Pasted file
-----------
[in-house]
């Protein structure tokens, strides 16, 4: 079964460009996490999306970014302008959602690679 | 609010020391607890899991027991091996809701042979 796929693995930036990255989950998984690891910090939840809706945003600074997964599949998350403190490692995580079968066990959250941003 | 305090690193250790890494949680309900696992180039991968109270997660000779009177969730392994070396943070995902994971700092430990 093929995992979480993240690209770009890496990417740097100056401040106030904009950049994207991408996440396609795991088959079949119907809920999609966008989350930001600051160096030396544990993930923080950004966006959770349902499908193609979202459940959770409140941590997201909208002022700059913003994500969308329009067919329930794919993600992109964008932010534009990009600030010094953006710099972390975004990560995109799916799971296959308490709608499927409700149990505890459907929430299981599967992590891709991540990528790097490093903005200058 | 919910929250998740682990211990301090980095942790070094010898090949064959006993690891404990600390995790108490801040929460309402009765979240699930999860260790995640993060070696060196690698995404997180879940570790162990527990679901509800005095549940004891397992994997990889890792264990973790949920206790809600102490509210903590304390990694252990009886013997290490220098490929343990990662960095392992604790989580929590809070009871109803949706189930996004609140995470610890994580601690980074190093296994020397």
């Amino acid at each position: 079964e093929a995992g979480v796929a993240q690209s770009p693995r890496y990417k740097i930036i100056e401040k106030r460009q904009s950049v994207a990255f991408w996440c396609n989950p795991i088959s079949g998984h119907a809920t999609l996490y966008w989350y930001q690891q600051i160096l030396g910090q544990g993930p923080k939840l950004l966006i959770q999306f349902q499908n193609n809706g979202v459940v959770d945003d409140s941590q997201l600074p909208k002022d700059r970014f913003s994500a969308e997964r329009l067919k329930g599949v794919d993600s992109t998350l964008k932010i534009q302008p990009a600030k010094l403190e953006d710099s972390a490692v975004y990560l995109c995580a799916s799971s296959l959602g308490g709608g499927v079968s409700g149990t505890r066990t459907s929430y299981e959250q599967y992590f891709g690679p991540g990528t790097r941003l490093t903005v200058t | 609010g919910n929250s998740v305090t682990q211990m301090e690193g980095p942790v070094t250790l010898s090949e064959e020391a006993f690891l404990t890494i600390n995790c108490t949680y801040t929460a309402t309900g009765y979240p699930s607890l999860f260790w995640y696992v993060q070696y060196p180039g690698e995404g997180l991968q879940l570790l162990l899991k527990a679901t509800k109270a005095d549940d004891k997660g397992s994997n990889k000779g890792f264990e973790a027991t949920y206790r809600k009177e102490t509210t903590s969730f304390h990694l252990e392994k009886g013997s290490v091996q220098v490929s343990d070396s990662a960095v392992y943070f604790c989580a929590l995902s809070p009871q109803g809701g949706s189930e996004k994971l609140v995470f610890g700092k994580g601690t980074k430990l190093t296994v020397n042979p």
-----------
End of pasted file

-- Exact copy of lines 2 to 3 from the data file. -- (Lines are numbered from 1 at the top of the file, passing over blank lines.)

């Protein structure tokens, strides 16, 4: 079964460009996490999306970014302008959602690679 | 609010020391607890899991027991091996809701042979 796929693995930036990255989950998984690891910090939840809706945003600074997964599949998350403190490692995580079968066990959250941003 | 305090690193250790890494949680309900696992180039991968109270997660000779009177969730392994070396943070995902994971700092430990 093929995992979480993240690209770009890496990417740097100056401040106030904009950049994207991408996440396609795991088959079949119907809920999609966008989350930001600051160096030396544990993930923080950004966006959770349902499908193609979202459940959770409140941590997201909208002022700059913003994500969308329009067919329930794919993600992109964008932010534009990009600030010094953006710099972390975004990560995109799916799971296959308490709608499927409700149990505890459907929430299981599967992590891709991540990528790097490093903005200058 | 919910929250998740682990211990301090980095942790070094010898090949064959006993690891404990600390995790108490801040929460309402009765979240699930999860260790995640993060070696060196690698995404997180879940570790162990527990679901509800005095549940004891397992994997990889890792264990973790949920206790809600102490509210903590304390990694252990009886013997290490220098490929343990990662960095392992604790989580929590809070009871109803949706189930996004609140995470610890994580601690980074190093296994020397």
């Amino acid at each position: 079964e093929a995992g979480v796929a993240q690209s770009p693995r890496y990417k740097i930036i100056e401040k106030r460009q904009s950049v994207a990255f991408w996440c396609n989950p795991i088959s079949g998984h119907a809920t999609l996490y966008w989350y930001q690891q600051i160096l030396g910090q544990g993930p923080k939840l950004l966006i959770q999306f349902q499908n193609n809706g979202v459940v959770d945003d409140s941590q997201l600074p909208k002022d700059r970014f913003s994500a969308e997964r329009l067919k329930g599949v794919d993600s992109t998350l964008k932010i534009q302008p990009a600030k010094l403190e953006d710099s972390a490692v975004y990560l995109c995580a799916s799971s296959l959602g308490g709608g499927v079968s409700g149990t505890r066990t459907s929430y299981e959250q599967y992590f891709g690679p991540g990528t790097r941003l490093t903005v200058t | 609010g919910n929250s998740v305090t682990q211990m301090e690193g980095p942790v070094t250790l010898s090949e064959e020391a006993f690891l404990t890494i600390n995790c108490t949680y801040t929460a309402t309900g009765y979240p699930s607890l999860f260790w995640y696992v993060q070696y060196p180039g690698e995404g997180l991968q879940l570790l162990l899991k527990a679901t509800k109270a005095d549940d004891k997660g397992s994997n990889k000779g890792f264990e973790a027991t949920y206790r809600k009177e102490t509210t903590s969730f304390h990694l252990e392994k009886g013997s290490v091996q220098v490929s343990d070396s990662a960095v392992y943070f604790c989580a929590l995902s809070p009871q109803g809701g949706s189930e996004k994971l609140v995470f610890g700092k994580g601690t980074k430990l190093t296994v020397n042979p």